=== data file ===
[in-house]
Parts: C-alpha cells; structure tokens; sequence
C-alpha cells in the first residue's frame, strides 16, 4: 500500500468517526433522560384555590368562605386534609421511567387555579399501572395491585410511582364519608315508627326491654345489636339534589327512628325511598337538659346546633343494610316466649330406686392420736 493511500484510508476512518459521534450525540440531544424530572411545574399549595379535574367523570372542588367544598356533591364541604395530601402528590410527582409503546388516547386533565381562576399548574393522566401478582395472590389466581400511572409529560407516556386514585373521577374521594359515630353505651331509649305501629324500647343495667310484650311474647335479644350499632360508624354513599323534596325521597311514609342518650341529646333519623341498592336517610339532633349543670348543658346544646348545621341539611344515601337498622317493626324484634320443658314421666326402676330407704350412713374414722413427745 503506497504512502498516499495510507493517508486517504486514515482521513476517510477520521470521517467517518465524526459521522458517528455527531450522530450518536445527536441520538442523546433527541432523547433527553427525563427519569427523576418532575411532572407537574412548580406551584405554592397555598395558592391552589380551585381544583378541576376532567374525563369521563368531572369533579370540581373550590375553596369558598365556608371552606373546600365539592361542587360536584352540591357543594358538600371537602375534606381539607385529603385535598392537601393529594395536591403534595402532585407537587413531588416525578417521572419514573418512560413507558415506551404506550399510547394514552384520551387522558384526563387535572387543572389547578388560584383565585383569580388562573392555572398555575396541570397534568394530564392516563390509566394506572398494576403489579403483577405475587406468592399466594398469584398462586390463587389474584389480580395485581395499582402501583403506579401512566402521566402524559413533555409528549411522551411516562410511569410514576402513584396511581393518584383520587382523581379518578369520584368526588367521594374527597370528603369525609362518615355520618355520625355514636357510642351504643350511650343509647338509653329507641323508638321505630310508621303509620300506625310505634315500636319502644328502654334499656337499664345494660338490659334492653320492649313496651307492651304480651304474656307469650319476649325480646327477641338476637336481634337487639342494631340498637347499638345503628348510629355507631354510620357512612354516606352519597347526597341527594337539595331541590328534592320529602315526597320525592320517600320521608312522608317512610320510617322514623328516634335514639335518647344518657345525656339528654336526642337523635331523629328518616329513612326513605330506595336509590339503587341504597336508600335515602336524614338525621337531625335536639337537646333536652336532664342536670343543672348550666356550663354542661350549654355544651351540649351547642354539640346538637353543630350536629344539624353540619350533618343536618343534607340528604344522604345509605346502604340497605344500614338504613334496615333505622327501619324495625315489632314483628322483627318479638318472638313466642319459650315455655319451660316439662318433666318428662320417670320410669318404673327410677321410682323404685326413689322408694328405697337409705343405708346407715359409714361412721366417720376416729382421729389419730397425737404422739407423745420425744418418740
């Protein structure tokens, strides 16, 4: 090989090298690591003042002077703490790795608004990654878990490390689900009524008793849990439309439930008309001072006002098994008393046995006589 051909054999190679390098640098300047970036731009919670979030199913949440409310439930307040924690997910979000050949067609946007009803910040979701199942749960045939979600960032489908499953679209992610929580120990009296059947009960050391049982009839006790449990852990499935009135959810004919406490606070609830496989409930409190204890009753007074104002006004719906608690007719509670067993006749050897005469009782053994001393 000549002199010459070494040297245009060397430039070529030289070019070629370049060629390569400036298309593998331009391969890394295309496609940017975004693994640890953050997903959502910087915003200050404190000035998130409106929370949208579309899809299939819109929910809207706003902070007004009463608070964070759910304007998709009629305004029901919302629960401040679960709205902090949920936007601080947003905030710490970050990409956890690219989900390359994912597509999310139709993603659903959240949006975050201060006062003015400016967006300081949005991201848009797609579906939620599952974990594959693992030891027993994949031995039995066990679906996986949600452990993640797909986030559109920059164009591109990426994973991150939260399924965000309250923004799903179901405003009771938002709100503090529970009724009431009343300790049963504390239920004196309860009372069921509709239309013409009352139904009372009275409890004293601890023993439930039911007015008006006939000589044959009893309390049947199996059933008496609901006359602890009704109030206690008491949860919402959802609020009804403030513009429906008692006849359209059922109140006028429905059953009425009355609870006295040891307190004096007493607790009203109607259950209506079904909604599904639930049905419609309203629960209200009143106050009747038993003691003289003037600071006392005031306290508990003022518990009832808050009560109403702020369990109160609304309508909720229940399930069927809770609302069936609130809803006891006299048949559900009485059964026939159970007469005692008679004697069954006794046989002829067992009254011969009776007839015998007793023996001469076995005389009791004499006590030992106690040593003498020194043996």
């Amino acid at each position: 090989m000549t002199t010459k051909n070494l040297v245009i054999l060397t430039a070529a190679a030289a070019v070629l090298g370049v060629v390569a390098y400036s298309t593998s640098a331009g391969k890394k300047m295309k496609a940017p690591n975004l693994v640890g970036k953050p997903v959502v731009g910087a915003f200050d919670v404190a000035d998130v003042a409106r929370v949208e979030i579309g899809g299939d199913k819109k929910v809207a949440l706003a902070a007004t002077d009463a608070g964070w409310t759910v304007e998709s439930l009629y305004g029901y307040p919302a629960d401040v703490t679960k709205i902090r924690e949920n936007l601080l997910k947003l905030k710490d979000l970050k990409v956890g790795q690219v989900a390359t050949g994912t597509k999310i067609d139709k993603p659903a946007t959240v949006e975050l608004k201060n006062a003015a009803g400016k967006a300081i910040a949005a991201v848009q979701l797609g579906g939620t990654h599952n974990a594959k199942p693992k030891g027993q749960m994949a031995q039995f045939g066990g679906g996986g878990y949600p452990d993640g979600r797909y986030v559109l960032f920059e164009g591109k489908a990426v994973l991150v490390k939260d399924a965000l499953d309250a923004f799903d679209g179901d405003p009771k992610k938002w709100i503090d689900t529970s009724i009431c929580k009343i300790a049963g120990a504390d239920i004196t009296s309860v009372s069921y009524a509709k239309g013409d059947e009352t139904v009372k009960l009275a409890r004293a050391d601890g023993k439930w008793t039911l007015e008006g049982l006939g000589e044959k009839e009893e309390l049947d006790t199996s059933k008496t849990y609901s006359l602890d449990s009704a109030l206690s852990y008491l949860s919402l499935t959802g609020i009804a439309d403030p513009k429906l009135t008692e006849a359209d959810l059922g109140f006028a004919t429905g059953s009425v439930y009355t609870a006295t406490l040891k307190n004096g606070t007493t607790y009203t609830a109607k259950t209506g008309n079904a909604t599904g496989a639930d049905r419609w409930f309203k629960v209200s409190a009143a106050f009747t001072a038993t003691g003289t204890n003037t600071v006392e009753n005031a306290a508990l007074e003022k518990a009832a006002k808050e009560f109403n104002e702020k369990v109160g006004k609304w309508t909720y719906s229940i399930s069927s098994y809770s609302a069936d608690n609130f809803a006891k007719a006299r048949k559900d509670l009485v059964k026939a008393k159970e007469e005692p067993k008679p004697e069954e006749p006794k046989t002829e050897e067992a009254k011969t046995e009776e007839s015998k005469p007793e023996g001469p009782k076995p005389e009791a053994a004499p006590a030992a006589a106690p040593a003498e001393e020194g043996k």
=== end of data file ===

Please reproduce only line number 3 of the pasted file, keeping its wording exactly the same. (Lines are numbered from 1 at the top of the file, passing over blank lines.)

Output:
C-alpha cells in the first residue's frame, strides 16, 4: 500500500468517526433522560384555590368562605386534609421511567387555579399501572395491585410511582364519608315508627326491654345489636339534589327512628325511598337538659346546633343494610316466649330406686392420736 493511500484510508476512518459521534450525540440531544424530572411545574399549595379535574367523570372542588367544598356533591364541604395530601402528590410527582409503546388516547386533565381562576399548574393522566401478582395472590389466581400511572409529560407516556386514585373521577374521594359515630353505651331509649305501629324500647343495667310484650311474647335479644350499632360508624354513599323534596325521597311514609342518650341529646333519623341498592336517610339532633349543670348543658346544646348545621341539611344515601337498622317493626324484634320443658314421666326402676330407704350412713374414722413427745 503506497504512502498516499495510507493517508486517504486514515482521513476517510477520521470521517467517518465524526459521522458517528455527531450522530450518536445527536441520538442523546433527541432523547433527553427525563427519569427523576418532575411532572407537574412548580406551584405554592397555598395558592391552589380551585381544583378541576376532567374525563369521563368531572369533579370540581373550590375553596369558598365556608371552606373546600365539592361542587360536584352540591357543594358538600371537602375534606381539607385529603385535598392537601393529594395536591403534595402532585407537587413531588416525578417521572419514573418512560413507558415506551404506550399510547394514552384520551387522558384526563387535572387543572389547578388560584383565585383569580388562573392555572398555575396541570397534568394530564392516563390509566394506572398494576403489579403483577405475587406468592399466594398469584398462586390463587389474584389480580395485581395499582402501583403506579401512566402521566402524559413533555409528549411522551411516562410511569410514576402513584396511581393518584383520587382523581379518578369520584368526588367521594374527597370528603369525609362518615355520618355520625355514636357510642351504643350511650343509647338509653329507641323508638321505630310508621303509620300506625310505634315500636319502644328502654334499656337499664345494660338490659334492653320492649313496651307492651304480651304474656307469650319476649325480646327477641338476637336481634337487639342494631340498637347499638345503628348510629355507631354510620357512612354516606352519597347526597341527594337539595331541590328534592320529602315526597320525592320517600320521608312522608317512610320510617322514623328516634335514639335518647344518657345525656339528654336526642337523635331523629328518616329513612326513605330506595336509590339503587341504597336508600335515602336524614338525621337531625335536639337537646333536652336532664342536670343543672348550666356550663354542661350549654355544651351540649351547642354539640346538637353543630350536629344539624353540619350533618343536618343534607340528604344522604345509605346502604340497605344500614338504613334496615333505622327501619324495625315489632314483628322483627318479638318472638313466642319459650315455655319451660316439662318433666318428662320417670320410669318404673327410677321410682323404685326413689322408694328405697337409705343405708346407715359409714361412721366417720376416729382421729389419730397425737404422739407423745420425744418418740